Michael and I were the last ones to go up the boat. A few minutes later we were going down to explore the Kayangan River, acclaimed to the cleanest lake in the Philippines. A Tagbanua named Jason met us and he showed us a map of the lake, which is bordered by the limestone cliffs. We were told that we can only travel up to the small lake near the entrance. The big lake is located deep into the mountains where birds nest and is thus a protected sanctuary. An entrance fee of Php 200 is collected to help in the preservation of this nature wonder.  To get to the small lake, with visibility up to 15 to 20 ft., we had to climb up a steep incline. After a  challenging 15- minute climb, we reach a clearing that faces a lonely cave. It gives us a great view of the ocean.  

Catching our breath, we go down the slope to reach the beautiful lake below.    Since it rained the night before, the lake is swollen with water and it overflows to the bamboo walkway. The water is not as clear as we had hoped but we did see green swordtail fish swimming  by the bamboo planks.  Some families chose to have a picnic there. I just hope they will be careful with their trash. We linger there for a while, tasted the cool fresh water and just took  in splendid view. 

Our last stop for the day is Siete Pecados Marine Park, which is Spanish for “seven sins.” It is a group of seven islets surrounds an extensive coral reef. Even before we could dock, the caretaker of this attraction hurried to us in his small banca. His name is Agapito. He seemed sad because the rains have made the water murky.  We chose not to feed fish from the comforts of the boart, instead of diving into the water. Our boatman Kiko, a Coron native who used to worked as a fastfood crew in  Makati City, catches an angel fish with his bare hands. The reef is obviously teeming with marine life. He shows the fish to us before promptly throwing it back to the ocean.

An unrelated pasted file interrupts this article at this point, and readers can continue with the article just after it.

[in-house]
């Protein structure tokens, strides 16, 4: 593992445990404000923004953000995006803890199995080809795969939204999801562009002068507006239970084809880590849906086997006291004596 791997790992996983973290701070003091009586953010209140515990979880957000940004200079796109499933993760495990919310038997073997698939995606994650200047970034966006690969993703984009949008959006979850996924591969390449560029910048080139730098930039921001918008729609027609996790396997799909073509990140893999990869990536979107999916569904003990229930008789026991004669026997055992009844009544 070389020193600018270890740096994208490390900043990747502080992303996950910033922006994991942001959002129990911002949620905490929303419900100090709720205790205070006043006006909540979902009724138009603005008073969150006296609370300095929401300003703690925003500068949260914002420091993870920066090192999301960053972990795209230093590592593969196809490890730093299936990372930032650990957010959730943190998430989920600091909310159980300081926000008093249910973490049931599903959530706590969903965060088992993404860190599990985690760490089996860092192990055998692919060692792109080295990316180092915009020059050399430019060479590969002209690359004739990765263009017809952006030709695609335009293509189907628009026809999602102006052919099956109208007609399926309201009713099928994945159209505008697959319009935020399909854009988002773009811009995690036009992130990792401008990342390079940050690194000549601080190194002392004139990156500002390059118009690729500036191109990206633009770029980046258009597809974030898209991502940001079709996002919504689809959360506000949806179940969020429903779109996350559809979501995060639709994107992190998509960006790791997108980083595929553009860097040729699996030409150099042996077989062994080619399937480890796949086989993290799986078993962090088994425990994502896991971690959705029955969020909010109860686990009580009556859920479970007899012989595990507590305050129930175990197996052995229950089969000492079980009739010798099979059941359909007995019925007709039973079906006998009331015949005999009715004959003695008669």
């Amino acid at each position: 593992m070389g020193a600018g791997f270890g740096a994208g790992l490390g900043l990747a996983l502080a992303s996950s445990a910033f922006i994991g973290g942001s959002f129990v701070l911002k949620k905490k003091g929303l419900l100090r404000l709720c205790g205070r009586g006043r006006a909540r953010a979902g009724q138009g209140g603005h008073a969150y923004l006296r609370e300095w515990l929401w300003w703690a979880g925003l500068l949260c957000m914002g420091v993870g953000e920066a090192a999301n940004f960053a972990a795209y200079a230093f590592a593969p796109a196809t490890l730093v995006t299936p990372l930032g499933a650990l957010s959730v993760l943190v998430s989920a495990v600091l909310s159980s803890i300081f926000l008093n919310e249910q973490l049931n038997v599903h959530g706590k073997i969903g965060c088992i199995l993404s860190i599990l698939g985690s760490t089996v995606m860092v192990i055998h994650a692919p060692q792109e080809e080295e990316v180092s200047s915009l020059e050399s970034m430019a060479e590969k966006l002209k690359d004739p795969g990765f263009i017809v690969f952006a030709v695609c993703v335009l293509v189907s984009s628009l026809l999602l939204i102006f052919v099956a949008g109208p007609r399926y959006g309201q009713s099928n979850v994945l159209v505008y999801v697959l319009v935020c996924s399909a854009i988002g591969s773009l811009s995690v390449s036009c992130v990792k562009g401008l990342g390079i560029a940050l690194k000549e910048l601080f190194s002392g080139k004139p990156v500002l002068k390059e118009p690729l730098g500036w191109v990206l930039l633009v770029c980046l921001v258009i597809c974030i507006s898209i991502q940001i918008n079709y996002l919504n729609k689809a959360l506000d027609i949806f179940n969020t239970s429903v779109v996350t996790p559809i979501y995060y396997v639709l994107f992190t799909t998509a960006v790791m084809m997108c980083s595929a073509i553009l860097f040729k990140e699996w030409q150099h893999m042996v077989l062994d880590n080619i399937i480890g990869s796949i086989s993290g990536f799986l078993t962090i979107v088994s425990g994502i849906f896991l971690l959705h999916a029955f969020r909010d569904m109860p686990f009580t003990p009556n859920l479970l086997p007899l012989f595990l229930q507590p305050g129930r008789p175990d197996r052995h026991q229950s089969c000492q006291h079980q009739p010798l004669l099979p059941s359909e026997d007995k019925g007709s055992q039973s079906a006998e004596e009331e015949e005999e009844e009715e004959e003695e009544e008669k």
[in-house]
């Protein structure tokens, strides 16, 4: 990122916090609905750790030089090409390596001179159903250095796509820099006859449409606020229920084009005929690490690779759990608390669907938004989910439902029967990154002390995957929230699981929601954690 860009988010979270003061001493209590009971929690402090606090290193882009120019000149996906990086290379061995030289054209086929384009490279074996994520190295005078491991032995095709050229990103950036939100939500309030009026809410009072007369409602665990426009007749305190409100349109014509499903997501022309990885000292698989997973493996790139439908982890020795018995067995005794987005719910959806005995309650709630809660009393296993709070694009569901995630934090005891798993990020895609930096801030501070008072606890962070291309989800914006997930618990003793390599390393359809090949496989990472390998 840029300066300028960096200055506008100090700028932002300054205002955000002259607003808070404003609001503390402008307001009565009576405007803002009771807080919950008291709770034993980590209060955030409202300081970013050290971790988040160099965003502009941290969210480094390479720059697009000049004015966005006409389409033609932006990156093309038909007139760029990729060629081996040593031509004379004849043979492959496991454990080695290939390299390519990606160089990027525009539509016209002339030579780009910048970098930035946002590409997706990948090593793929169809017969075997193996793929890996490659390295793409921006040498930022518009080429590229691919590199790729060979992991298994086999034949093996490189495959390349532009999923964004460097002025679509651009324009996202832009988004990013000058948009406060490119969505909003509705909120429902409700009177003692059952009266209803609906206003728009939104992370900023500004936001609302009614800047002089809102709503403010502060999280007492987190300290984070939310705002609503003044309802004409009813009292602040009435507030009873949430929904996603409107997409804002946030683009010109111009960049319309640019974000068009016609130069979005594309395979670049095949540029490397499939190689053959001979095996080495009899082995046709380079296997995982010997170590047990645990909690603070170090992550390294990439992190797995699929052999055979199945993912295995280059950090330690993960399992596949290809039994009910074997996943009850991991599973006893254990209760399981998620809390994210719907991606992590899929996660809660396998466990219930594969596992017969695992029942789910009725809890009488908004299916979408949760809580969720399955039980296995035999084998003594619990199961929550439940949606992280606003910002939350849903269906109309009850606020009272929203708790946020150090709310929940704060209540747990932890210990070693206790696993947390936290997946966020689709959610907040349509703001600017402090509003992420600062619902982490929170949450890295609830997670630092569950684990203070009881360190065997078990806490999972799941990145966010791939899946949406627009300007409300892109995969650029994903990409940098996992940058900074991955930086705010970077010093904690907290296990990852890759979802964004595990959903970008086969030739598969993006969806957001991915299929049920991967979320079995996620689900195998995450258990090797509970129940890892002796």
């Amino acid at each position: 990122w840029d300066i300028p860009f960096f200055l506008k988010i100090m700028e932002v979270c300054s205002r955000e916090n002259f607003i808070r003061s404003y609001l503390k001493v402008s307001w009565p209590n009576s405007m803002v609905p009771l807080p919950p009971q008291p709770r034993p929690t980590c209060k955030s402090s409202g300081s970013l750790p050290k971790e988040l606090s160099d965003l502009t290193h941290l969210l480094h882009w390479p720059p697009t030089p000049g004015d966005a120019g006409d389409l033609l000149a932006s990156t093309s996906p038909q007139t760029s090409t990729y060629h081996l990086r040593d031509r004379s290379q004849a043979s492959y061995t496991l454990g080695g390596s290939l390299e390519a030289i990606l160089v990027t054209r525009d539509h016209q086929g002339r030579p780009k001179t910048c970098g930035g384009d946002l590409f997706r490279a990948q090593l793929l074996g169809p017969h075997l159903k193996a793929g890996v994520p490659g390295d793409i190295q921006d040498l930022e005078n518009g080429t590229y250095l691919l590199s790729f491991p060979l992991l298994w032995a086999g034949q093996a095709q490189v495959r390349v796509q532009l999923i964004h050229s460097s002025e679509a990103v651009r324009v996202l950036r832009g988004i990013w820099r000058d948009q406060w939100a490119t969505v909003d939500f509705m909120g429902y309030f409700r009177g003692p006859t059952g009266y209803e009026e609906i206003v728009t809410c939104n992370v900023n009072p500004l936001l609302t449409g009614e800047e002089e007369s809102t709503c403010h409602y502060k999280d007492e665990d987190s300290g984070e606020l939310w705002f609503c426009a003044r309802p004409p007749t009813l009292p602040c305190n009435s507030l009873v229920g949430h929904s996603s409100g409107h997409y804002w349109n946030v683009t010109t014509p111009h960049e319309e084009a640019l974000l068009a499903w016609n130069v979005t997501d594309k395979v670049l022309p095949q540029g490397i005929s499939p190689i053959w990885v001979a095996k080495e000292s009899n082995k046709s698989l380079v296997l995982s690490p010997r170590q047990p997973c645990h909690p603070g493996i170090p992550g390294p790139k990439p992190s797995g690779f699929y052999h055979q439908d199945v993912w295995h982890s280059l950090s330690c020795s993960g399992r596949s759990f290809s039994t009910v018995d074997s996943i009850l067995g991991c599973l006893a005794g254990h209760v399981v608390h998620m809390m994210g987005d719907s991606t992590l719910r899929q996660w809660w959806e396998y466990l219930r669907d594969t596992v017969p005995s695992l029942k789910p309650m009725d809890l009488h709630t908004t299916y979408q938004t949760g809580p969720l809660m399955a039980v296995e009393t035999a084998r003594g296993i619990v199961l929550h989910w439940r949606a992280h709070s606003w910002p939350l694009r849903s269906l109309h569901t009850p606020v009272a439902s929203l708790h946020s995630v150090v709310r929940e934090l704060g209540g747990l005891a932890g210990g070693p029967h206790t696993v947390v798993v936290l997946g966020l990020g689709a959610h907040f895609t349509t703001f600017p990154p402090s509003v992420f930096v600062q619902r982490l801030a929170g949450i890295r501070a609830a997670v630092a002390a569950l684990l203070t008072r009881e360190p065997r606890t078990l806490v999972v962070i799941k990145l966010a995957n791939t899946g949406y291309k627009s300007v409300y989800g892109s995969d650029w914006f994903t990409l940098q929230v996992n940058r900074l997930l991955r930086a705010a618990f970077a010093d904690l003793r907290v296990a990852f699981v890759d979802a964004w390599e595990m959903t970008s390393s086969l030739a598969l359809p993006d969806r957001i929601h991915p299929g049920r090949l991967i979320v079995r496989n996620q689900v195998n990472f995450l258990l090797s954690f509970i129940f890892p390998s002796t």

The sun is almost setting as we docked on the pier. Lined up on the dock are different resorts. We also see a new  hotel and boardwalk rising up. Things are coming up for Coron.

Discovering Coron

After freshening up, we walked up a flight of stairs to find Tapyas Road which leads up to Mt. Tapyas and it’s famous lookout point. The big white cross at the top of 210-meter mount beckons.  At the foot of the mountain are three boys selling cold drinks. Erwin, Emil and Eli decided to accompany us to the top. It takes exactly 718 stair-steps to get there. There are benches and railings for rest stops along the way. Emil impresses us by using the steel railings to propel himself up. Michael challenges the boys to a race to the top. Not even one-fourth of the way, he stops and laughs at his foolishness, while the kids zoom past him, without even looking back. Erwin, who is carrying a heavy cooler filled with drinks, reaches the summit first and gazes out triumphantly at us. It took another 15 minutes for us to get there. The magnificent view makes up for the tiring climb.  Michael and the boys have a bonding session, while I enjoy the sights
It was dark when we decide to go down. Since the lights were damage in the rain, we go down in total darkness, glad to have the boys for company.  We are  impressed by the politeness and helpfulness of these three pre-pubescent boys.  We notice as we are going down that each takes turn in carrying the heavy cooler. Without even saying a word, one takes the cooler from the other. They do this everyday to earn their school allowance. We reluctantly say our goodbyes at the foot of Mt. Tapyas and we promise to send them pictures of our time together. 
Hungry after a whole day of adventure, we walkup to a fishball stand to sample their fishball, kikiam and gulaman. The fishball vendor Nino is a Manilan who used to work in Mandarin Hotel, Makati. He decided to settle in Coron with his family. He likes the simple life here, he says. 
As we set out for Amphibi-ko, fat droplets fell from the sky and suddenly it was a heavy downpour! Fortunately, a tricycle passes by, saving us from getting completely drenched. We boarded the tricycle,  giggling like teenagers. The perfect end to our Coron adventure.
Estimated roundtrip airfare from Manila: Php 3,000

Estimated cost for a 3 days/ 2 night stay: P2,500 

Island Hopping tour: from Php 1000-1500 

For bookings and inquiries, contact 888 Ticketworld: